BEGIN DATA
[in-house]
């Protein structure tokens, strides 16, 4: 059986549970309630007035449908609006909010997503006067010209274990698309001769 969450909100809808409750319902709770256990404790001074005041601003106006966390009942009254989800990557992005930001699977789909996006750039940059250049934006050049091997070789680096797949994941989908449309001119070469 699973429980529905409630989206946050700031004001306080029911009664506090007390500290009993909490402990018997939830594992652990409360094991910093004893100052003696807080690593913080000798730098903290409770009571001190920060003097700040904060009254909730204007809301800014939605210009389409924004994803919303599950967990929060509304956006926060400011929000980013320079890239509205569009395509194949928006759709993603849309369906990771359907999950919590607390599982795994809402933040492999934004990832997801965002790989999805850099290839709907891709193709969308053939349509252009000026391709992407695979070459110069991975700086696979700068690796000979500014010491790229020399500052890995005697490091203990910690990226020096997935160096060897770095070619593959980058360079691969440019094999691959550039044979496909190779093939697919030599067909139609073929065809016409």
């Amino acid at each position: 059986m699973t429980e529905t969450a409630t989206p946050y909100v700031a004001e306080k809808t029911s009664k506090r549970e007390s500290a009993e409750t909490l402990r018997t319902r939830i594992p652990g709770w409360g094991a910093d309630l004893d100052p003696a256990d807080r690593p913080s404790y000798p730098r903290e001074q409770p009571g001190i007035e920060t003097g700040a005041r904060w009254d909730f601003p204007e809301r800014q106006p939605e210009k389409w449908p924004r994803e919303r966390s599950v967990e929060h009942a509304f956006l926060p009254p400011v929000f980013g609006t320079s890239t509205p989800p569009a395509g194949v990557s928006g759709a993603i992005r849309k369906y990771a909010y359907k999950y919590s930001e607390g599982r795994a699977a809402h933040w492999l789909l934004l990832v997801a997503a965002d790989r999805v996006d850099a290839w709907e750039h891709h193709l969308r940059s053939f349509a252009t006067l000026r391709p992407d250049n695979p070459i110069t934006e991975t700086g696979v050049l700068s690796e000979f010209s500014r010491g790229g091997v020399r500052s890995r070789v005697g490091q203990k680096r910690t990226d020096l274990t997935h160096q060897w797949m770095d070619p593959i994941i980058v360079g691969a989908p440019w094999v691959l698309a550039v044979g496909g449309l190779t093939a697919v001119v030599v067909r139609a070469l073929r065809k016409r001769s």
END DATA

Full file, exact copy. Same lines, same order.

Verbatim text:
[in-house]
């Protein structure tokens, strides 16, 4: 059986549970309630007035449908609006909010997503006067010209274990698309001769 969450909100809808409750319902709770256990404790001074005041601003106006966390009942009254989800990557992005930001699977789909996006750039940059250049934006050049091997070789680096797949994941989908449309001119070469 699973429980529905409630989206946050700031004001306080029911009664506090007390500290009993909490402990018997939830594992652990409360094991910093004893100052003696807080690593913080000798730098903290409770009571001190920060003097700040904060009254909730204007809301800014939605210009389409924004994803919303599950967990929060509304956006926060400011929000980013320079890239509205569009395509194949928006759709993603849309369906990771359907999950919590607390599982795994809402933040492999934004990832997801965002790989999805850099290839709907891709193709969308053939349509252009000026391709992407695979070459110069991975700086696979700068690796000979500014010491790229020399500052890995005697490091203990910690990226020096997935160096060897770095070619593959980058360079691969440019094999691959550039044979496909190779093939697919030599067909139609073929065809016409």
């Amino acid at each position: 059986m699973t429980e529905t969450a409630t989206p946050y909100v700031a004001e306080k809808t029911s009664k506090r549970e007390s500290a009993e409750t909490l402990r018997t319902r939830i594992p652990g709770w409360g094991a910093d309630l004893d100052p003696a256990d807080r690593p913080s404790y000798p730098r903290e001074q409770p009571g001190i007035e920060t003097g700040a005041r904060w009254d909730f601003p204007e809301r800014q106006p939605e210009k389409w449908p924004r994803e919303r966390s599950v967990e929060h009942a509304f956006l926060p009254p400011v929000f980013g609006t320079s890239t509205p989800p569009a395509g194949v990557s928006g759709a993603i992005r849309k369906y990771a909010y359907k999950y919590s930001e607390g599982r795994a699977a809402h933040w492999l789909l934004l990832v997801a997503a965002d790989r999805v996006d850099a290839w709907e750039h891709h193709l969308r940059s053939f349509a252009t006067l000026r391709p992407d250049n695979p070459i110069t934006e991975t700086g696979v050049l700068s690796e000979f010209s500014r010491g790229g091997v020399r500052s890995r070789v005697g490091q203990k680096r910690t990226d020096l274990t997935h160096q060897w797949m770095d070619p593959i994941i980058v360079g691969a989908p440019w094999v691959l698309a550039v044979g496909g449309l190779t093939a697919v001119v030599v067909r139609a070469l073929r065809k016409r001769s």